The Ren Square to Attract Suburban MCC Students?

This is pretty interesting, and I hadn’t really given it too much thought until now:

REN SQUARE: MCC’s all set, but other questions remain – News & Opinion – Rochester City Newspaper

MCC also plans to move its theater program from its Brighton campus to the new city facility, to take advantage of the theaters planned for Ren Square. That’s a smart move, says Heidi Zimmer-Meyer, president of Rochester Downtown Development Corporation. The performance facility, she says, would provide a great opportunity for students to learn about the back-end operations of a theater.

The Damon campus has been in operation for about 15 years and is the home of MCC’s law enforcement and human-services programs, as well as some liberal arts programs.

Flynn thinks it’s likely that the new facility will draw more suburban students downtown. At present, 50 percent of the students at the Damon campus live in the city, according to the college.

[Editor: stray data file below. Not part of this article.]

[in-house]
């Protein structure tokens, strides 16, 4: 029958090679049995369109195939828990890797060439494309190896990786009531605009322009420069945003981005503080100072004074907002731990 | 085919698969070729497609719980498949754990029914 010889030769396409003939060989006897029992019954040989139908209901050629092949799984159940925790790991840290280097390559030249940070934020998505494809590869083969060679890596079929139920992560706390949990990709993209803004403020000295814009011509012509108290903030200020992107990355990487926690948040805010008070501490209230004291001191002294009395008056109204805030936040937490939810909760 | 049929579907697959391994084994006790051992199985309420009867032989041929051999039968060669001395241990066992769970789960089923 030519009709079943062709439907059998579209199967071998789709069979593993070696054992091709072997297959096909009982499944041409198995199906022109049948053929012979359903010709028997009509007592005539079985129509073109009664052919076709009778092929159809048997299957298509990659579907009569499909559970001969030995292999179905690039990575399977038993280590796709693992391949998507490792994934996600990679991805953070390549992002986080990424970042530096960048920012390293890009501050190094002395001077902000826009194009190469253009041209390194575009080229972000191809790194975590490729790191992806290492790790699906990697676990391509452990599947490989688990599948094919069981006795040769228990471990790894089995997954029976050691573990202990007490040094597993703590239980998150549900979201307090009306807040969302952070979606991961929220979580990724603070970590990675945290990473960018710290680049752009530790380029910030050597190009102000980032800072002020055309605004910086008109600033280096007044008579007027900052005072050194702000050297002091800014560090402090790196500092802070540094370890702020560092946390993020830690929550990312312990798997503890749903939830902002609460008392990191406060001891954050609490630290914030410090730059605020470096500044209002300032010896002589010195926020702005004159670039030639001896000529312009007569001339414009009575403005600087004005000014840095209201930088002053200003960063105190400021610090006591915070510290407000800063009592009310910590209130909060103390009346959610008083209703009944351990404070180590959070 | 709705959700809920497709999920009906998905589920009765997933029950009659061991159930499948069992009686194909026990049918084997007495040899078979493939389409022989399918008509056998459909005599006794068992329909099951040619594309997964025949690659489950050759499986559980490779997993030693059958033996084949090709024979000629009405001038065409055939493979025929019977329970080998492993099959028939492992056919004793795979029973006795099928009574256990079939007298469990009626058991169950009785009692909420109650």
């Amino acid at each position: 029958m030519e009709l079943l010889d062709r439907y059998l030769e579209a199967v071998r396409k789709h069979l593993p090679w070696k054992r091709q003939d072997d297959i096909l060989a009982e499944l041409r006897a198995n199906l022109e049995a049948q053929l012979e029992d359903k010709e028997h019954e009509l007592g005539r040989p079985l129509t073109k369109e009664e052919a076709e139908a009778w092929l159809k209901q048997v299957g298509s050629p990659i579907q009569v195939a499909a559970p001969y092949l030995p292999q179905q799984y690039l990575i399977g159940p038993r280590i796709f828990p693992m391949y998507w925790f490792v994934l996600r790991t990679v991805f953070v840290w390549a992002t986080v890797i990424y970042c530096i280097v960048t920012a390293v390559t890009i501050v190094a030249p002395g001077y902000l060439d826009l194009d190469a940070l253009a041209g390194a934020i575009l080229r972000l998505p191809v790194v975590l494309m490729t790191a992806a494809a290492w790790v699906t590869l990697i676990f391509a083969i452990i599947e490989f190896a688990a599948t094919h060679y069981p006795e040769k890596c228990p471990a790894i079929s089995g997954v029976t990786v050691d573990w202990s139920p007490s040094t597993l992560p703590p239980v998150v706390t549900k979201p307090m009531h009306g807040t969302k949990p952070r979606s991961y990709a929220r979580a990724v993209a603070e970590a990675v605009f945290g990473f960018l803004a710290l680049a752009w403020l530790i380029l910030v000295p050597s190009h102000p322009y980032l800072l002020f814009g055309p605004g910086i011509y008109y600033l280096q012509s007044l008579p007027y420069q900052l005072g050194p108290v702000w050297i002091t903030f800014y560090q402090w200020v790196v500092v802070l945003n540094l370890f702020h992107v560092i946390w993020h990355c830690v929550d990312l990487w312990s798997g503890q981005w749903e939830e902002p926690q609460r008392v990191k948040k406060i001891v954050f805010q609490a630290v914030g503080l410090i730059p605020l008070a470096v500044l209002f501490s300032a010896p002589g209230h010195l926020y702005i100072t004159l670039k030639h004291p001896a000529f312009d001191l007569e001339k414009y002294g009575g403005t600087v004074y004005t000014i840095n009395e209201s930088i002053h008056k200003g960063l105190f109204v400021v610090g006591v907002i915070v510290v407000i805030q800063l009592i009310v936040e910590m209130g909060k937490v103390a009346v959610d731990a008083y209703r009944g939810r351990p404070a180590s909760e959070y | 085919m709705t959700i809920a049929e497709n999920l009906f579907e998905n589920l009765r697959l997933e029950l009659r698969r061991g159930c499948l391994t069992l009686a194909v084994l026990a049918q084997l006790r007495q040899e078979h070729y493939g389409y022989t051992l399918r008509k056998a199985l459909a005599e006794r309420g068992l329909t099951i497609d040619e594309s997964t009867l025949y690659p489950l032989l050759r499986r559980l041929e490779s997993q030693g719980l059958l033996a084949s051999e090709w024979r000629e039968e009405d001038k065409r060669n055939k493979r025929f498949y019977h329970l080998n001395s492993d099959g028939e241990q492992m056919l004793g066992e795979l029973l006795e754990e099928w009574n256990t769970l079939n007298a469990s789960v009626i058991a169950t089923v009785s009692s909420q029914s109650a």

Bringing the music and theatre students downtown is probably a really good thing for Rochester.  As much as we need more vitality downtown and more things to do, at the same time people are creatures of habit.  Getting kids familiar with downtown early will probably go a long way towards reigniting an interest in downtown generally among kids.  I’m not sure how much more of the Brighton campus’ curriculum they plan on moving downtown, but it’s all welcome.

Of course, the article also points out a great many problems and lingering questions about the project as well.  All building projects tend to be that way.  At the risk of sounding a “Fast Ferry-like” optimistic note, I think this project can withstand a few questions without a problem.  In any event, there’s no doubt that something new needs to be done with downtown.